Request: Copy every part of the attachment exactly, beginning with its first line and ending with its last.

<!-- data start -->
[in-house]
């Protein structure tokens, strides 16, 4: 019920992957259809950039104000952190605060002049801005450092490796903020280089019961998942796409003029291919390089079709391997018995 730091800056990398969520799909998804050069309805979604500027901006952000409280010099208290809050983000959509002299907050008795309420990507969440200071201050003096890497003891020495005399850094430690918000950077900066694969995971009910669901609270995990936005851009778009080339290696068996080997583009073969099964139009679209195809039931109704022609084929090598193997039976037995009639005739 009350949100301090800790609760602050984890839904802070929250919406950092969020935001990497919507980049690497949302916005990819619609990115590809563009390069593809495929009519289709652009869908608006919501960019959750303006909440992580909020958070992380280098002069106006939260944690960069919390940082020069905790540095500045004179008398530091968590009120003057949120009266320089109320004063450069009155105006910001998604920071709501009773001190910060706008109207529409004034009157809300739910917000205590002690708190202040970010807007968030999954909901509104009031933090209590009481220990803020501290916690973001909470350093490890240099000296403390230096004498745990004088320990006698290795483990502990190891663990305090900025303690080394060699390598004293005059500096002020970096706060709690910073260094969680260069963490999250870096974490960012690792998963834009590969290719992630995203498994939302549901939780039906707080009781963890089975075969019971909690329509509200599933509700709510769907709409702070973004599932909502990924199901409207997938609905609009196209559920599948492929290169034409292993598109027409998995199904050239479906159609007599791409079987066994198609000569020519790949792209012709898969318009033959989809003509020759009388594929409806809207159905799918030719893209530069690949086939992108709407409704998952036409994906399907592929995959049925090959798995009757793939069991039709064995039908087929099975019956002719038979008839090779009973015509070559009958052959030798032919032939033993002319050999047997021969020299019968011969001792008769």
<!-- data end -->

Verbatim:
[in-house]
């Protein structure tokens, strides 16, 4: 019920992957259809950039104000952190605060002049801005450092490796903020280089019961998942796409003029291919390089079709391997018995 730091800056990398969520799909998804050069309805979604500027901006952000409280010099208290809050983000959509002299907050008795309420990507969440200071201050003096890497003891020495005399850094430690918000950077900066694969995971009910669901609270995990936005851009778009080339290696068996080997583009073969099964139009679209195809039931109704022609084929090598193997039976037995009639005739 009350949100301090800790609760602050984890839904802070929250919406950092969020935001990497919507980049690497949302916005990819619609990115590809563009390069593809495929009519289709652009869908608006919501960019959750303006909440992580909020958070992380280098002069106006939260944690960069919390940082020069905790540095500045004179008398530091968590009120003057949120009266320089109320004063450069009155105006910001998604920071709501009773001190910060706008109207529409004034009157809300739910917000205590002690708190202040970010807007968030999954909901509104009031933090209590009481220990803020501290916690973001909470350093490890240099000296403390230096004498745990004088320990006698290795483990502990190891663990305090900025303690080394060699390598004293005059500096002020970096706060709690910073260094969680260069963490999250870096974490960012690792998963834009590969290719992630995203498994939302549901939780039906707080009781963890089975075969019971909690329509509200599933509700709510769907709409702070973004599932909502990924199901409207997938609905609009196209559920599948492929290169034409292993598109027409998995199904050239479906159609007599791409079987066994198609000569020519790949792209012709898969318009033959989809003509020759009388594929409806809207159905799918030719893209530069690949086939992108709407409704998952036409994906399907592929995959049925090959798995009757793939069991039709064995039908087929099975019956002719038979008839090779009973015509070559009958052959030798032919032939033993002319050999047997021969020299019968011969001792008769």